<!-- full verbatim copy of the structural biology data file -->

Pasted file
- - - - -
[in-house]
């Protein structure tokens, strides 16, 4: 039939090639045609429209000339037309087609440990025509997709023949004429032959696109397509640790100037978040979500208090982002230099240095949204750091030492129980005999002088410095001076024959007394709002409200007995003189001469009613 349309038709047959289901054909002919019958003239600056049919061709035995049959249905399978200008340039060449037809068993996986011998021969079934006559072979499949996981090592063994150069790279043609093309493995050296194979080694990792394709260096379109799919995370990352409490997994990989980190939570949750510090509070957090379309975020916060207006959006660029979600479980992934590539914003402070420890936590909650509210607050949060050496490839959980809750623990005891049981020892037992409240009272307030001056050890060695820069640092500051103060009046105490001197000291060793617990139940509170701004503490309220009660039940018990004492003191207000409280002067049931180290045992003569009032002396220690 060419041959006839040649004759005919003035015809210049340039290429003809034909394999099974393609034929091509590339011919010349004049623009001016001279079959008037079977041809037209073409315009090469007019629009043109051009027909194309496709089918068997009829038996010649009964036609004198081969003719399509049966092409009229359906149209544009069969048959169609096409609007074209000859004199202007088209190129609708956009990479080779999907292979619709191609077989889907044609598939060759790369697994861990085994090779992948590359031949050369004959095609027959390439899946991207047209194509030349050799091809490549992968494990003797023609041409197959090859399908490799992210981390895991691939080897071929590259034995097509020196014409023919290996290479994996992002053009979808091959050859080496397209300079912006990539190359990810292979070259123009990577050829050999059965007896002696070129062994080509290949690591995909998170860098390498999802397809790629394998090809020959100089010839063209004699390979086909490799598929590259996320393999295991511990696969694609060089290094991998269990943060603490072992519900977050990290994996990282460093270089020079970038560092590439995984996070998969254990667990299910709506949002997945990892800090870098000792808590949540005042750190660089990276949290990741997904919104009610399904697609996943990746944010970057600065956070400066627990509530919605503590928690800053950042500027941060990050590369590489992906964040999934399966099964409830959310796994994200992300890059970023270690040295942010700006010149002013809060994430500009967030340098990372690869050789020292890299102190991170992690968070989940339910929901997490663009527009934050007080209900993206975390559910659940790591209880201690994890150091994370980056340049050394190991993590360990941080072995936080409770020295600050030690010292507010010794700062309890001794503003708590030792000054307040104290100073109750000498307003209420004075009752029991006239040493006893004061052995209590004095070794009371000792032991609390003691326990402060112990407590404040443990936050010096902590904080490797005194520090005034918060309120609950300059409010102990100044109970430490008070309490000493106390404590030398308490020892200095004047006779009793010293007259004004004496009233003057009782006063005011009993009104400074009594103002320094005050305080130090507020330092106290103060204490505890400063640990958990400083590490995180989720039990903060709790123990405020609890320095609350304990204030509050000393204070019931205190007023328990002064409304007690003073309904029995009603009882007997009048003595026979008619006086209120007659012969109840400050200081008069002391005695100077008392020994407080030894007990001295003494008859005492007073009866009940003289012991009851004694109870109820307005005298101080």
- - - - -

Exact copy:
[in-house]
């Protein structure tokens, strides 16, 4: 039939090639045609429209000339037309087609440990025509997709023949004429032959696109397509640790100037978040979500208090982002230099240095949204750091030492129980005999002088410095001076024959007394709002409200007995003189001469009613 349309038709047959289901054909002919019958003239600056049919061709035995049959249905399978200008340039060449037809068993996986011998021969079934006559072979499949996981090592063994150069790279043609093309493995050296194979080694990792394709260096379109799919995370990352409490997994990989980190939570949750510090509070957090379309975020916060207006959006660029979600479980992934590539914003402070420890936590909650509210607050949060050496490839959980809750623990005891049981020892037992409240009272307030001056050890060695820069640092500051103060009046105490001197000291060793617990139940509170701004503490309220009660039940018990004492003191207000409280002067049931180290045992003569009032002396220690 060419041959006839040649004759005919003035015809210049340039290429003809034909394999099974393609034929091509590339011919010349004049623009001016001279079959008037079977041809037209073409315009090469007019629009043109051009027909194309496709089918068997009829038996010649009964036609004198081969003719399509049966092409009229359906149209544009069969048959169609096409609007074209000859004199202007088209190129609708956009990479080779999907292979619709191609077989889907044609598939060759790369697994861990085994090779992948590359031949050369004959095609027959390439899946991207047209194509030349050799091809490549992968494990003797023609041409197959090859399908490799992210981390895991691939080897071929590259034995097509020196014409023919290996290479994996992002053009979808091959050859080496397209300079912006990539190359990810292979070259123009990577050829050999059965007896002696070129062994080509290949690591995909998170860098390498999802397809790629394998090809020959100089010839063209004699390979086909490799598929590259996320393999295991511990696969694609060089290094991998269990943060603490072992519900977050990290994996990282460093270089020079970038560092590439995984996070998969254990667990299910709506949002997945990892800090870098000792808590949540005042750190660089990276949290990741997904919104009610399904697609996943990746944010970057600065956070400066627990509530919605503590928690800053950042500027941060990050590369590489992906964040999934399966099964409830959310796994994200992300890059970023270690040295942010700006010149002013809060994430500009967030340098990372690869050789020292890299102190991170992690968070989940339910929901997490663009527009934050007080209900993206975390559910659940790591209880201690994890150091994370980056340049050394190991993590360990941080072995936080409770020295600050030690010292507010010794700062309890001794503003708590030792000054307040104290100073109750000498307003209420004075009752029991006239040493006893004061052995209590004095070794009371000792032991609390003691326990402060112990407590404040443990936050010096902590904080490797005194520090005034918060309120609950300059409010102990100044109970430490008070309490000493106390404590030398308490020892200095004047006779009793010293007259004004004496009233003057009782006063005011009993009104400074009594103002320094005050305080130090507020330092106290103060204490505890400063640990958990400083590490995180989720039990903060709790123990405020609890320095609350304990204030509050000393204070019931205190007023328990002064409304007690003073309904029995009603009882007997009048003595026979008619006086209120007659012969109840400050200081008069002391005695100077008392020994407080030894007990001295003494008859005492007073009866009940003289012991009851004694109870109820307005005298101080």